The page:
Later, on Murray’s advantage after an extended rally, his superb movement that aided him during the quarter and semi-final matches helped defend against Berrettini’s deep return and potent inside-out forehand.

Murray gingerly moved across the court, gradually hitting with more angles from both wings and again pushed Berrettini back.

The Italian tried to take advantage of an opening down the line but ended up uncharacteristically slicing the ball into the net.

Once the third set began, Berrettini swiftly reasserted his dominance. He shortened points, either hitting aces or serves so precise that Murray made an error into the net. Berrettini also used serve-plus-one tactics, hitting a kick serve to Murray’s backhand before sweeping a forehand winner into the ad-side.

When Murray was on the defensive, Berrettini would be alert and move forward to volley the ball away rather than engage in another extended rally. Berrettini ultimately stormed the last set, winning it 6-3.

Can Berrettini replicate his success at Wimbledon for another final appearance? Can Murray regroup in time for Queen’s? And what does Stuttgart tell us more generally about the rest of the upcoming grass-court season? Leave your comments below.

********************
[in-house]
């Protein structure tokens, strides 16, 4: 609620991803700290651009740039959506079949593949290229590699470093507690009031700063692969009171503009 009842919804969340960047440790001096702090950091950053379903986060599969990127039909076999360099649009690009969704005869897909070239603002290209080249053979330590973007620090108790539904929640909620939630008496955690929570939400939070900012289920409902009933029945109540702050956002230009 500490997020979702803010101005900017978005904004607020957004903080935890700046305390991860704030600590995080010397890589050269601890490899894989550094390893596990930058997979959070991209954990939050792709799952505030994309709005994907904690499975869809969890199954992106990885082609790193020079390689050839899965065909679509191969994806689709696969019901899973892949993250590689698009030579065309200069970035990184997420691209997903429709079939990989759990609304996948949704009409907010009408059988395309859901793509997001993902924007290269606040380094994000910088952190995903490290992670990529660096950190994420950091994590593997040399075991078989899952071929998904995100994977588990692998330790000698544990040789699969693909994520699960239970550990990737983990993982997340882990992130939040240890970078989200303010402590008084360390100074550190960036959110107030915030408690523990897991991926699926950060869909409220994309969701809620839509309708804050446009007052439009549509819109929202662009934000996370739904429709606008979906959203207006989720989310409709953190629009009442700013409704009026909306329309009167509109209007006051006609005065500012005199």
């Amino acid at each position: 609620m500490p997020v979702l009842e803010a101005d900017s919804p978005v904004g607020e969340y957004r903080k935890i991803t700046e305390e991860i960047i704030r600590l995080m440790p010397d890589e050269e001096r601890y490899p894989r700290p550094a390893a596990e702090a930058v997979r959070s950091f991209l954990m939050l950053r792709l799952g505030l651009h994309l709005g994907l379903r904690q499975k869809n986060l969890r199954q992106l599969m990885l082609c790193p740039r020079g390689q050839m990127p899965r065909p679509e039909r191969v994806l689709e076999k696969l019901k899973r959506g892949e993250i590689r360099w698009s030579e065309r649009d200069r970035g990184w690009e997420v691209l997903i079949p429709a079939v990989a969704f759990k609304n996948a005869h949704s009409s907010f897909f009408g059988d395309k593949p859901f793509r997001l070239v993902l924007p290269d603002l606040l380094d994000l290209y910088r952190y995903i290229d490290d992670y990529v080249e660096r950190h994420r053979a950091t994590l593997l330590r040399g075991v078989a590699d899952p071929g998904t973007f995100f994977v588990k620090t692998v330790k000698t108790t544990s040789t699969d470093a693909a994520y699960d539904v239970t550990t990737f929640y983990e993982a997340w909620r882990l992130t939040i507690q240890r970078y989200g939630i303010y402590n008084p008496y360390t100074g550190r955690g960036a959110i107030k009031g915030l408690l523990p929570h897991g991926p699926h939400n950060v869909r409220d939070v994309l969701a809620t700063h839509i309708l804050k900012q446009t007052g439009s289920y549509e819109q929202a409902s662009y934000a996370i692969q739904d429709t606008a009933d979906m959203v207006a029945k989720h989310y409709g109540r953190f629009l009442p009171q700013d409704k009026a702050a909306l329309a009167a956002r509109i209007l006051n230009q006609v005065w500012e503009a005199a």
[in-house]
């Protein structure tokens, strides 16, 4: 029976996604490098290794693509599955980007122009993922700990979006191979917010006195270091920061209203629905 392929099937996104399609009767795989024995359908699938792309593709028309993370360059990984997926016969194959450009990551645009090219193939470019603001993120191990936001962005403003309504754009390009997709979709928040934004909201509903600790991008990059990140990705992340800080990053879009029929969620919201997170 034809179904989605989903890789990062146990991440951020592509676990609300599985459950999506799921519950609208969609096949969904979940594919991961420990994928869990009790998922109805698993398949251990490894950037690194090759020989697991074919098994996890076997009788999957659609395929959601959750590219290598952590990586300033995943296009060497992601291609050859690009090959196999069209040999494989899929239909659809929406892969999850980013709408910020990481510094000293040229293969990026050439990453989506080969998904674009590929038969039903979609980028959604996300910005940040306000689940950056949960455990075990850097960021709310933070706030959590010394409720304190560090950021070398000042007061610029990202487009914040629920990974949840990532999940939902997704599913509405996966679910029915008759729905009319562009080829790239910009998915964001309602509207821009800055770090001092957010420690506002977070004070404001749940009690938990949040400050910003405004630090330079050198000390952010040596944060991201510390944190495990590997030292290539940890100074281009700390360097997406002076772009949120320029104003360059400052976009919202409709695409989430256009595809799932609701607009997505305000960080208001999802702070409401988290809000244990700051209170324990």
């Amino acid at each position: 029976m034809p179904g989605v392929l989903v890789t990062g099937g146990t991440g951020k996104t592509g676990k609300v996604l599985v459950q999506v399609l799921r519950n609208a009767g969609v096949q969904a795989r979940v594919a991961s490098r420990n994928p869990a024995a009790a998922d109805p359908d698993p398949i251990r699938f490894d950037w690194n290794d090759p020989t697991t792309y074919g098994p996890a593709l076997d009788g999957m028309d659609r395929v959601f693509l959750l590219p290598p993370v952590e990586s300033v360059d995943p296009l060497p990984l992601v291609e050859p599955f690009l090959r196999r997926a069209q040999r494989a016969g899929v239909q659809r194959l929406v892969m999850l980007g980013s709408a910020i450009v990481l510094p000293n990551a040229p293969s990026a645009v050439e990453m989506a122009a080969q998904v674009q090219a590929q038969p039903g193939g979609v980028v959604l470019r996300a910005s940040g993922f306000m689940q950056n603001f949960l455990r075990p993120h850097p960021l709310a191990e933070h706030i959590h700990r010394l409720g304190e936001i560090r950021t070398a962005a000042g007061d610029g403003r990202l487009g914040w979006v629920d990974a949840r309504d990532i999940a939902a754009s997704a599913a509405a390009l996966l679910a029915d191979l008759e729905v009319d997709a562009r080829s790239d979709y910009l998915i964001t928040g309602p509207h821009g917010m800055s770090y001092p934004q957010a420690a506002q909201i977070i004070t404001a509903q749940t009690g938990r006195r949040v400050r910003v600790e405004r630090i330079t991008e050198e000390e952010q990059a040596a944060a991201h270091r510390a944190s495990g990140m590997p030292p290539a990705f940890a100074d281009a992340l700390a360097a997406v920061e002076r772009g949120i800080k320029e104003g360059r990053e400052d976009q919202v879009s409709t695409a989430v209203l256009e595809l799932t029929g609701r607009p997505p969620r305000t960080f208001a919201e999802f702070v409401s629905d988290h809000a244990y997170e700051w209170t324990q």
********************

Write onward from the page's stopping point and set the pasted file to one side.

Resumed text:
Alex Nulliah

My name is Alex Nulliah and I am a tennis writer from Bath. I enjoy writing about tennis, International Relations and anything else which takes my interest. At Exeter University I took a BA in History and an MA in Applied Security Strategy. I love playing tennis.

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  1. I saw some of the final, but more impressive was Van Rijthoven, closest thing you will see to Federer on grass this season. Quality performance.

    1. Yeah, I have seen him too. But is he not a one-time-wonder? We don’t see him now, because he didn’t get WC into Halle or London. Will he get WC into Wimbledon or falls in qualies and the season is over. Maybe Mallorca/Eastbourne?
      Maybe just a late bloomer, exploding right now?
      So far only twice participating in slam qualies, never passed.
      Ridiculous. But good to watch.

    2. He was scheduled for Ilkley but withdrew after winning the final. He has a Wimbledon wildcard already. So does Stan.

      Wildcards are Broady, Clarke, Gray, Jubb, Peniston, Van Rijthoven, Wawrinka. 1 to be announced.

      Serena got one for the women’s

      1. Serena needs badly start money???
        Yes, good the guy has WC for Wimbledon. Has luck to not be (Belo)Russian 🙂 Can make some surprise or more 😉 If ready for 5-setters. But 5-setters on grass are not that long.
        Who draws him in first round, will not be happy 😉

  2. It was a great match where both players did deliver a great fight and both of them deserved to win. I am happy for Berrettini to come back with a win and I hope we see Andy Murray win again a tournament soon.

    I didn’t see the Signum Pro stencil on Matteo Berrettini’s string bed. Do you know what string at which tension Matteo Berrettini did use?